The 21st Century Energy Technology Deployment Act must also include a cap on the financial assistance that could be provided to any one technology. The diversity of technologies eligible for loan guarantees under the program means that less expensive and less risky technologies will be competing for financial assistance with technologies that are highly capital intensive and inherently more risky. In order to have a truly diverse portfolio of clean energy technologies receiving support, there must be a limit on the amount of financial assistance that any one technology can receive. Absent a cap, the CEDA investment portfolio could become disproportionately weighted in favor of capital intensive technologies by virtue of the fact that they require more financing for deployment. Higher costs must not advantage one technology over another. The portfolio should be weighted accordingly to ensure balance, diversity and ensure that the cleanest, greenest and least risky technologies are brought on line first.

Finally, the legislation should include a true greenhouse gas metric that would ensure that funding priority will be given to those technologies that reduce the greatest amount of greenhouse gases, per dollar invested, in the shortest amount of time. Given that the role of CEDA is to facilitate the deployment of innovative energy technologies that will reduce carbon output and help our country combat climate change, a greenhouse gas metric should be the central criteria for determining how financial assistance is allocated. Putting a priority on those technologies that reduce the greatest amount of carbon emissions using the least amount of money in the shortest amount of time assures that we will be addressing the climate crisis in the most efficient, cost-effective manner while limiting financial risk to the U.S. taxpayer and putting people back to work in new green jobs as soon as possible.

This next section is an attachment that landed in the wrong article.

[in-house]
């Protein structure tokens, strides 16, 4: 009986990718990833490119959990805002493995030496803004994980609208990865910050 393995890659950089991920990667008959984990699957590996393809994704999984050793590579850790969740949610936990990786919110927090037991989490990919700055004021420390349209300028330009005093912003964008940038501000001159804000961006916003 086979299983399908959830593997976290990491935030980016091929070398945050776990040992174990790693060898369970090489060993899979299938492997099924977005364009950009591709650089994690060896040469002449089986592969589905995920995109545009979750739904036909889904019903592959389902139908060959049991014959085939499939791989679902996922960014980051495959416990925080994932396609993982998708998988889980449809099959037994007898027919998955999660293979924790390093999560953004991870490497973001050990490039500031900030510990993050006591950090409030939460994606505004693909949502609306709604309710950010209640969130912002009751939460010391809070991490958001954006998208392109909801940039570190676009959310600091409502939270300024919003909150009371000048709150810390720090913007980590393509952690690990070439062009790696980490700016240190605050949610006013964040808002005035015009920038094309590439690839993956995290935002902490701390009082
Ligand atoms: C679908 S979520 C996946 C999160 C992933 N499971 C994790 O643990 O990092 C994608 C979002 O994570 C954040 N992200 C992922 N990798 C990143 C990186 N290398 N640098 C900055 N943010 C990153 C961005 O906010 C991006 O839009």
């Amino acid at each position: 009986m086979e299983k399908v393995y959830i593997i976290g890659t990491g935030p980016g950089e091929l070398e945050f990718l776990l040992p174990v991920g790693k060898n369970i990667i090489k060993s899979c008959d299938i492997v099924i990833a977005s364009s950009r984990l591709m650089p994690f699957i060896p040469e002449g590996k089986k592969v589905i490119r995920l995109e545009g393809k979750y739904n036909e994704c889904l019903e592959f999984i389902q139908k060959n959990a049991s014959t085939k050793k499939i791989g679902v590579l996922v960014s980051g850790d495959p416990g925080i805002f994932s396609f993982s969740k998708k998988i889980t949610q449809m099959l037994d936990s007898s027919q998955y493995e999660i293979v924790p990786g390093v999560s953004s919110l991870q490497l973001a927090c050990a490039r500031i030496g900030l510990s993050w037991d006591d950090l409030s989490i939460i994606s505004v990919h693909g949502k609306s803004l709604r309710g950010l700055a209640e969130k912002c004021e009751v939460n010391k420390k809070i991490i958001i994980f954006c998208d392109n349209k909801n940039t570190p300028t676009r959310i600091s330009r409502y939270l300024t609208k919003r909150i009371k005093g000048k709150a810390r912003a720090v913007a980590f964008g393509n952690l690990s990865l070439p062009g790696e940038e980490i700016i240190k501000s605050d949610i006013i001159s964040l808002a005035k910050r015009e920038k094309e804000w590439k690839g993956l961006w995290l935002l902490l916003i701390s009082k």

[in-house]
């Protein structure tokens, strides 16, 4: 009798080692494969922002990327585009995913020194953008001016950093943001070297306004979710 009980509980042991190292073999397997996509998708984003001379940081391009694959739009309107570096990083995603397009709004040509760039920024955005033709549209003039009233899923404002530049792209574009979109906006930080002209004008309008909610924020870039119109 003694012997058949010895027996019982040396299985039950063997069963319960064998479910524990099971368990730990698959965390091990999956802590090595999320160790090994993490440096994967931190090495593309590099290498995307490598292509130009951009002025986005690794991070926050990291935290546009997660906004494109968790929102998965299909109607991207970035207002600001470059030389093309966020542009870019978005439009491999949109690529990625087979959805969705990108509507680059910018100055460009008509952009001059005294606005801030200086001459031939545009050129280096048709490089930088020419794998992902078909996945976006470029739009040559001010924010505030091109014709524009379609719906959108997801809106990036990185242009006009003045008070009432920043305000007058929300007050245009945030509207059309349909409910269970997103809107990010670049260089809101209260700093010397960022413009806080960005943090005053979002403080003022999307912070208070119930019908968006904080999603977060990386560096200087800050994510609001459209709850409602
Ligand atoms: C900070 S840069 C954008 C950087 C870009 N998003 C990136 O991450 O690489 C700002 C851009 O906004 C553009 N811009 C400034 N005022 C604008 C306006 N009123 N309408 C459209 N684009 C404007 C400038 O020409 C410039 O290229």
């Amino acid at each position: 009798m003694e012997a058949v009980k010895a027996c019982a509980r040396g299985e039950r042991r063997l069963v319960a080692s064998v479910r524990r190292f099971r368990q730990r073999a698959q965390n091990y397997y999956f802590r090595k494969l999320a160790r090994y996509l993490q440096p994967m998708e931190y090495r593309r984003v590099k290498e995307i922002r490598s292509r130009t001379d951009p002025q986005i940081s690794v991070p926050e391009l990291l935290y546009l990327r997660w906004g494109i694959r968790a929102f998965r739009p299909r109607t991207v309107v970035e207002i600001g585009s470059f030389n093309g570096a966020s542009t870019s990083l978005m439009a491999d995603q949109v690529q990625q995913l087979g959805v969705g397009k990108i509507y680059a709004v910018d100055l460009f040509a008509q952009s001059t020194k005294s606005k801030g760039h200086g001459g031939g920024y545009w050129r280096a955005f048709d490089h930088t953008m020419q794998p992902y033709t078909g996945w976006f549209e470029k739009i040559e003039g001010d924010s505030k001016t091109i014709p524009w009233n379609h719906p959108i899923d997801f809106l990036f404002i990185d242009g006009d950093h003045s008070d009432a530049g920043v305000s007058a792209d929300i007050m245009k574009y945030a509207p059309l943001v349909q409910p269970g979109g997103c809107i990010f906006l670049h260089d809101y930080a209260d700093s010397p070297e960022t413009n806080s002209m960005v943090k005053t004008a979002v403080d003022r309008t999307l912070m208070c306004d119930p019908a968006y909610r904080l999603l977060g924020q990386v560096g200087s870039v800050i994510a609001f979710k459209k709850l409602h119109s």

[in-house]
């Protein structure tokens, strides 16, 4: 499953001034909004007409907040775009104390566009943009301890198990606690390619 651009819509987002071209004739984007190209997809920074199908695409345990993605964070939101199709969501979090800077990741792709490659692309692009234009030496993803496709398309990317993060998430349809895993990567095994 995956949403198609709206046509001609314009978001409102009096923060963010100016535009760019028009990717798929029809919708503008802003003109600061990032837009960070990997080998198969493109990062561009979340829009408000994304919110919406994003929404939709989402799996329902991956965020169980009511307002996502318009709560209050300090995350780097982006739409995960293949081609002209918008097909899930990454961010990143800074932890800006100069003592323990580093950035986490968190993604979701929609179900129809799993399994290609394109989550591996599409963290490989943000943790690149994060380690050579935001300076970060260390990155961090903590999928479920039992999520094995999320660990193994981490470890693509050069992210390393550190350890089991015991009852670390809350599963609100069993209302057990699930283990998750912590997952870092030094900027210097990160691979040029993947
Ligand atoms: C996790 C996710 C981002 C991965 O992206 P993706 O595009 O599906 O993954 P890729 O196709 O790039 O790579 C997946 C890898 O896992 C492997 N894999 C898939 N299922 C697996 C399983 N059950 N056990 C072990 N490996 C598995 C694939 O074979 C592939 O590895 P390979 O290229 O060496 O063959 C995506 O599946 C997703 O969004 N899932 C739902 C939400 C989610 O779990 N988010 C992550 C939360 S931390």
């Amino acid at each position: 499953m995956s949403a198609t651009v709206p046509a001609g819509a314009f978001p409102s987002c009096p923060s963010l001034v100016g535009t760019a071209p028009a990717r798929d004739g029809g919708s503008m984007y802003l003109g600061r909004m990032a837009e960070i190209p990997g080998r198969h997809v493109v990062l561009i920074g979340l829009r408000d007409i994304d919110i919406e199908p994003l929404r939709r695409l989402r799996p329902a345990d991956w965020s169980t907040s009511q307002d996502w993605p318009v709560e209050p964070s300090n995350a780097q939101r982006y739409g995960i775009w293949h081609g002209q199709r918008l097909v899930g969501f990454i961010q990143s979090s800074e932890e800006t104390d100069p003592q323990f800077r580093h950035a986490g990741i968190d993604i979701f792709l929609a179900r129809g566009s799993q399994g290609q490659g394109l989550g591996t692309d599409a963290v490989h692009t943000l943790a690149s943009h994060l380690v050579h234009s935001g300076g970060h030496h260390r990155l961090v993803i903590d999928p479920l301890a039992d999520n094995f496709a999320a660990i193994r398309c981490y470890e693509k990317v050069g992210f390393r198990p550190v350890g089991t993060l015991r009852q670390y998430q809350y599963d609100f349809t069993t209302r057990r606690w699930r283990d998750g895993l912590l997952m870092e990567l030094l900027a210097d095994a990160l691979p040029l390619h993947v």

We urge you to make changes to the CEDA bill that would protect U.S. taxpayers and prioritize the cleanest and most economical energy technologies."

The bill was signed by: Alan Nogee, Program Director, Clean Energy, Union of Concerned Scientists; Ken Bossong, Executive Director, SUN DAY Campaign; Sara Barczak, Program Director, High Risk, Southern Alliance for Clean Energy; Dave Hamilton, Director, Global Warming and Energy Program, Sierra Club; Dan Becker, Director, Safe Climate Campaign; Tyson Slocum, Director, Energy Program, Public Citizen; Michele Boyd, Director, Safe Energy Program, Physicians for Social Responsibility;

Michael Mariotte, Executive Director, Nuclear Information and Resource Service; Tiernan Sittenfeld, Legislative Director, League of Conservation Voters; Jim Riccio, Nuclear Policy Analyst, Greenpeace; Sandra Schubert, Director of Government Affairs, Environmental Working Group; Carol Werner, Executive Director, Environmental and Energy Study Institute; Anna Aurilio, Director, Washington DC Office, Environment America; Lynn Thorp, National Campaigns Coordinator, Clean Water Action; William J. Snape, III, Senior Counsel, Center for Biological Diversity; Kevin Kamps, Radioactive Waste Watchdog, Beyond Nuclear; and Susan Gordon, Director, Alliance for Nuclear Accountability.

SOURCE Union of Concerned Scientists, Cambridge, MA and Physicians for Social Responsibility, Washington, D.C.